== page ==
This theme is further extended in chapter five ("Reinstating Design Within Science"), where Dembski advocates going back to Aristotle's four causes - you know, those Greeks were pretty clever, and modern science could learn a lot from Aristotle! The reason modern science leaves out God can be traced to Francis Bacon, who suggested that we focus on experimental evidence. (And just look at the mess that this has got us into now! We can do all kind of silly things like cure diseases and send man to the moon and make computers - but just think - wouldn't it be better if we all sat around praising God for his Wonderful Intelligent Designed things, instead!) But Intelligent Design is a SCIENTIFIC Theory, and in fact can be thought of us a type of Information Theory (chapter 6). Essentially this is a restatement of the Creationinst appeal to incredulity - what are the chances of this protein with a given sequence randomnly forming? It is ten to some very large number - more particles than in the universe, etc. This is so rare, that it MUST have been a miracle! - er, excuse me, I meant EVIDENCE FOR AN INTELLIGENT DESIGNER. The problem is, evolution doesn't say that a protein randomly appears de novo, but rather that it came from a gene coding from a protein ALMOST THE SAME, but slightly different. But where did the first protein come from, then? This is a very good question, and there have been lots of effort and experiments done to try and figure this out. According to Dembski, it is IMPOSSIBLE to EVER figure this out, because a divine spark is needed. (This sounds vaguely like Mike Behe's claim that you simply CANNOT reduce these incredibly complicated protein machines, and, furthermore, no one has EVER published mechanims about their evolution.) In both cases, it is an appeal to gaps in our knowledge. But "not all gaps are equal" says Dembski in his appendix (page 245), where he answers this very charge. These gaps in our knowledge are there, if only we put on the eyes of faith in an Intelligent Designer. But since nasty modern science insists on ruling out theological forces, then we can't see the obvious.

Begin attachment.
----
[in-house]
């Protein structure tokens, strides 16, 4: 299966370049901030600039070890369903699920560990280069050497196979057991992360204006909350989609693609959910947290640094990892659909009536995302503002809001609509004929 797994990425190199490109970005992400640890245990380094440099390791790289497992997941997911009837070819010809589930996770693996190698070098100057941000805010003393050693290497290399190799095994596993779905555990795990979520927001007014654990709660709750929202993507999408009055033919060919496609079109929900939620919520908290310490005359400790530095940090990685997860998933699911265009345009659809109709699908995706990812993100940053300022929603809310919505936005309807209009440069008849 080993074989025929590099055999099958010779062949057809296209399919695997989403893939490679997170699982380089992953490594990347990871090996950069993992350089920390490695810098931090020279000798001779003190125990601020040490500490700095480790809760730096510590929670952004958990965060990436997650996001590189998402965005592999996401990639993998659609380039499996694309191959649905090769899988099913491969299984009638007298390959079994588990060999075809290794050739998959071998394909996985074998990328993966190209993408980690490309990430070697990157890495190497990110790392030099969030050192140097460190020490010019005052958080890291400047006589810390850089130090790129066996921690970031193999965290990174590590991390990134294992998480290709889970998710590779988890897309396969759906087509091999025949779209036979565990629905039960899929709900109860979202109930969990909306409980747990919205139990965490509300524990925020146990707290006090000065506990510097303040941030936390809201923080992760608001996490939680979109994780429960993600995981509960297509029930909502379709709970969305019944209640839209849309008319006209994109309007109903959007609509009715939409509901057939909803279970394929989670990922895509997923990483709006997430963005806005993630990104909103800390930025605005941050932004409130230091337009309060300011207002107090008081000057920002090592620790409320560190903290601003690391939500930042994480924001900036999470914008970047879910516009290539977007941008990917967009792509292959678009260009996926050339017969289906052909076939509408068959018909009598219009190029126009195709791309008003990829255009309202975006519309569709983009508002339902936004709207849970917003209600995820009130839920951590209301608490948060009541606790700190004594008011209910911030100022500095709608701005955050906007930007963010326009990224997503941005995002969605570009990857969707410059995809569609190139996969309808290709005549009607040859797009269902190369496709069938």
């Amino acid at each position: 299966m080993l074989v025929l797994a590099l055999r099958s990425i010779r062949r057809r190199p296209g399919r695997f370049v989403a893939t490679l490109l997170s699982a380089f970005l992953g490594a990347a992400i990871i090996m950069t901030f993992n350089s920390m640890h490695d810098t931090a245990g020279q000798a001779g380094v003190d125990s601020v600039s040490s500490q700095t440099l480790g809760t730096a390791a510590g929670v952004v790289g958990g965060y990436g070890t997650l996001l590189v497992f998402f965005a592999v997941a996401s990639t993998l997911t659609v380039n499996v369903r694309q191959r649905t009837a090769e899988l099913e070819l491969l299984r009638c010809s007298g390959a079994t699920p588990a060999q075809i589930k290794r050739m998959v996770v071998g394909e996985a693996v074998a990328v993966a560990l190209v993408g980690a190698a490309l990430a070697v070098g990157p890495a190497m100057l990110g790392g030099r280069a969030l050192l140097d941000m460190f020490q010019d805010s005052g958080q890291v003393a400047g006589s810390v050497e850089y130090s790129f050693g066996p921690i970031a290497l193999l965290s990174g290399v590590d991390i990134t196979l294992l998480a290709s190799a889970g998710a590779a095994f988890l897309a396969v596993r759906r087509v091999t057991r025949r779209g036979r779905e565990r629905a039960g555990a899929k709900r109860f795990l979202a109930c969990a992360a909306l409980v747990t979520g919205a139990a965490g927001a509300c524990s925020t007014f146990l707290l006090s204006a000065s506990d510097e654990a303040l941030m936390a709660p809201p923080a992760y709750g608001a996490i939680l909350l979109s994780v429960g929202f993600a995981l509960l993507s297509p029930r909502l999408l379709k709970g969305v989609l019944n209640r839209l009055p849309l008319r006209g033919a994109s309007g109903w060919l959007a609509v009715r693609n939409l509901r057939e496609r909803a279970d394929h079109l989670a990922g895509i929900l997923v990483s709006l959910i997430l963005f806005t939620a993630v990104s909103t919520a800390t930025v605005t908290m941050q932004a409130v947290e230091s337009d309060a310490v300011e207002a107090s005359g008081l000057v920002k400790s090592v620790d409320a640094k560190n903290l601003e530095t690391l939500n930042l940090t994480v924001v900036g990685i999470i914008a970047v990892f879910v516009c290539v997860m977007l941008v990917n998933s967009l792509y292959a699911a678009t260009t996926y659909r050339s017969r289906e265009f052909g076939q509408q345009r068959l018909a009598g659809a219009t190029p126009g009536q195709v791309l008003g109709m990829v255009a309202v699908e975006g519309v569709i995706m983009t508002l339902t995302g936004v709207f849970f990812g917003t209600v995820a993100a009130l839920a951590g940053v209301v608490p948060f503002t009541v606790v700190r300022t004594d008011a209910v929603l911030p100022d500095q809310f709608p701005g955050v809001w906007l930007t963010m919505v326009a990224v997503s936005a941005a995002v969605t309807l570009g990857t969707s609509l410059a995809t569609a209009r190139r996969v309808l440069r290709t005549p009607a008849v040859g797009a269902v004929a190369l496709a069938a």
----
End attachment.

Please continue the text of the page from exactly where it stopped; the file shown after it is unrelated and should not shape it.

An hisotical aside -
About 15 years ago, Bernd-Olaf Kuppers published a book - "Information
and the Origin of Life". This sounds like something Bill Dembski
should have read carefully if he REALLY wanted to see what other people
have done in the field. I was pleasantly surprised to see that he did indeed site this book - but as proof that "random chance" is not sufficient to account
for the origins of biological information. This is an accurate
statement, but I think it is obvious that Dembski never has actually
read the book. The reason I say this is that Dembski totally ignores
Kuppers "third alternative". Section III of Kuppers' book ("The
Question of the Origin of Biological Information") has one chapter each
for three different perspectives - ch. 6 is "The Chance Hypothesis", and
Kuppers agrees with Dembski on this one - it just simply is not going to
happen on a random basis alone. ch. 7 is "The Teleological Approach",
where he actually takes Michael Polanyi to task for his "irreducible
structures in biology" - this pre-dates Behe, by the way. (Polanyi is
the person who they named Dembski's Institute for at Baylor
University.) Anyway, Polanyi essentially argues that biology CANNOT be
reduced to physics and math. The "third approach" is the idea that
"...biological information has arisen by self-organisation and evolution
of biological macromolecules. It was first developed by Manfred Eigen
and later in mathematical form by Eigen and Peter Schuster..." (here he
gives 3 references, one of which is another book he's written called
"Molecular Evolution", published in 1985). Somehow Dembski seems to
have missed the third approach altogether, and assumes a more simple
EITHER/OR - EITHER it has to be random chance, OR it's a miracle. But